Common Dreams - October 30, 2019
"Taxation of the rich, along with a whole set of universal programs, are very popular among the electorate if not the DC crowd. In a recent op-ed Columbia University law professor Tim Wu points out.
“About 75 percent of Americans favor higher taxes for the ultra-wealthy. The idea of a federal law that would guarantee paid maternity leave attracts 67 percent support,” Wu noted. “Eighty-three percent favor strong net neutrality rules for broadband, and more than 60 percent want stronger privacy laws. Seventy-one percent think we should be able to buy drugs imported from Canada, and 92 percent want Medicare to negotiate for lower drug prices. The list goes on.” One could add that several polls suggest support for Medicare for All even among Republicans."
Is a candidate a centrist? This question matters because many voters like to think of themselves as moderates or centrists. Other voters, not heavily engaged in the political process, are responsive to labels. Therefore the candidate who captures the label in the eyes of the corporate media has a leg up. But before accepting media designations more careful scrutiny of the candidate and the historical context is in order. The question of who is a centrist should be broken down. How do the views of the candidate stack up against grass roots perspectives, consensus views within the beltway, and historic or international norms.
By these standards the Republican Party is as extreme as any major party in our history. Given the unpopularity of its views not surprisingly it has ceased any pretense of practicing parliamentary democracy. And recognizing its own isolation many members of the party are willing to countenance any available means to hold power and promote its agenda. Applying comparable standards one can reasonably conclude that the Sanders campaign stands well within the confines of earlier democratic reform movements. Consider Sanders on Social Security:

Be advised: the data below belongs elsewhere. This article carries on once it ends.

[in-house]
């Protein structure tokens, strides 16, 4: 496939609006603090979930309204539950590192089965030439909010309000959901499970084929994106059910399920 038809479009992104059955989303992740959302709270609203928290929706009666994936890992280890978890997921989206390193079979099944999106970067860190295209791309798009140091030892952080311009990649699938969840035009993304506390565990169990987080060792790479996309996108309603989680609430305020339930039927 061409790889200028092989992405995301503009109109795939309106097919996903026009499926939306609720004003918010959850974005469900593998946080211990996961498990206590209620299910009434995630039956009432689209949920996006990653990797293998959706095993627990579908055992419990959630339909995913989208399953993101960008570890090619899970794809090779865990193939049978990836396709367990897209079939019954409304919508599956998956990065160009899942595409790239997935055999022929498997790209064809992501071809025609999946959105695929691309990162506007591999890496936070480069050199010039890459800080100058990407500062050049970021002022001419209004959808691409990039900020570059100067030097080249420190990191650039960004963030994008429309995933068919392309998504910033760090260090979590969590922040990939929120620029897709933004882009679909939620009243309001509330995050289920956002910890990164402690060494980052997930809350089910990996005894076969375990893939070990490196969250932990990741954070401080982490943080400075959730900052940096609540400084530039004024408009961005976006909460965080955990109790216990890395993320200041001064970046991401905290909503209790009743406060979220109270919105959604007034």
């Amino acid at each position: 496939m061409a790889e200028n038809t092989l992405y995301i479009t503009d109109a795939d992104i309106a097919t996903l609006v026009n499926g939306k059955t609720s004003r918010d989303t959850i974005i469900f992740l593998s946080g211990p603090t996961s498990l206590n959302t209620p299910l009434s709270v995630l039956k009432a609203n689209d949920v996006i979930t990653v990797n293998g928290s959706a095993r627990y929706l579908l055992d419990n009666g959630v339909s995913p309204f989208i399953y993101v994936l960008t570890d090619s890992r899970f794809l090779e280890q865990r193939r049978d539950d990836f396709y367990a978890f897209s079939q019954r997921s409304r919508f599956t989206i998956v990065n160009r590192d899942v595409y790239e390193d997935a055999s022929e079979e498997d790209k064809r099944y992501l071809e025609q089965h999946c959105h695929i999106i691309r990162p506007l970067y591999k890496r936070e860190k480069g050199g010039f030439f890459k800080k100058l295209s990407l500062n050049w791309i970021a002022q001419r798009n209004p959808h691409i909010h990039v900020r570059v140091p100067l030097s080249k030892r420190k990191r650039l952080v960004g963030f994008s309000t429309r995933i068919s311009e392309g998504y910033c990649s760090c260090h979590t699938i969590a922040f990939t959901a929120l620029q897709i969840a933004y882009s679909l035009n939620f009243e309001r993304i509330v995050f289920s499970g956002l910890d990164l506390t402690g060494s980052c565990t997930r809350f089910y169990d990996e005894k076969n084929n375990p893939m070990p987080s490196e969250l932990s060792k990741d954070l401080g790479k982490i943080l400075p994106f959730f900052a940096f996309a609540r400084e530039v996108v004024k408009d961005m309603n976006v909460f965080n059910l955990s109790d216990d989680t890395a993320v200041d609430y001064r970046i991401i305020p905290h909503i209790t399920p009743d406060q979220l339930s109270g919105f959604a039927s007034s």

Social Security is the most successful government program in our nation’s history. Before Social Security was signed into law, nearly half of our senior citizens lived in poverty. Today the elderly poverty rate is 8.8%…Social Security is not just a retirement program. It is an insurance program that protects millions of Americans who become disabled. Incredibly, the only source of income for about 3 million persons with disabilities is a Social Security Disability Insurance (SSDI) benefit that averages just $35 a day. Today, 28.5 percent of disabled Americans are living in poverty. We have got to do a lot better than that.
Sanders wants to increase the benefits that lifetime low-income workers will receive so that they’ll be higher than the national poverty level. He would finance the provisions by increases in taxation of the income above the current Social Security tax cap.
This of course brings up the question of the popularity of the Social Security system itself and of progressive taxation. Here once again Sanders is not the radical extremist. It is the Republican Party that has abandoned the center. The party has abandoned even its own voters.
Consider the following assessment of Social Security: “Should any political party attempt to abolish social security, unemployment insurance and eliminate labor laws and farm programs, you would not hear of that party again in our political history. There is a tiny splinter group, of course, that believes that you can do these things. Among them are a few Texas oil millionaires, and an occasional politician or businessman from other areas. Their number is negligible and they are stupid.” These are the words of Dwight David Eisenhower.
Eisenhower was a fiscal conservative. He viewed government debt as evil. Nonetheless he supported expansion of Social Security. In this sense Sanders carries on the tradition of the moderate Republicanism, which, like much of the New Deal was borne of an effort to preempt more radically redistributive agendas, even Communism. ...
Read full article at Common Dreams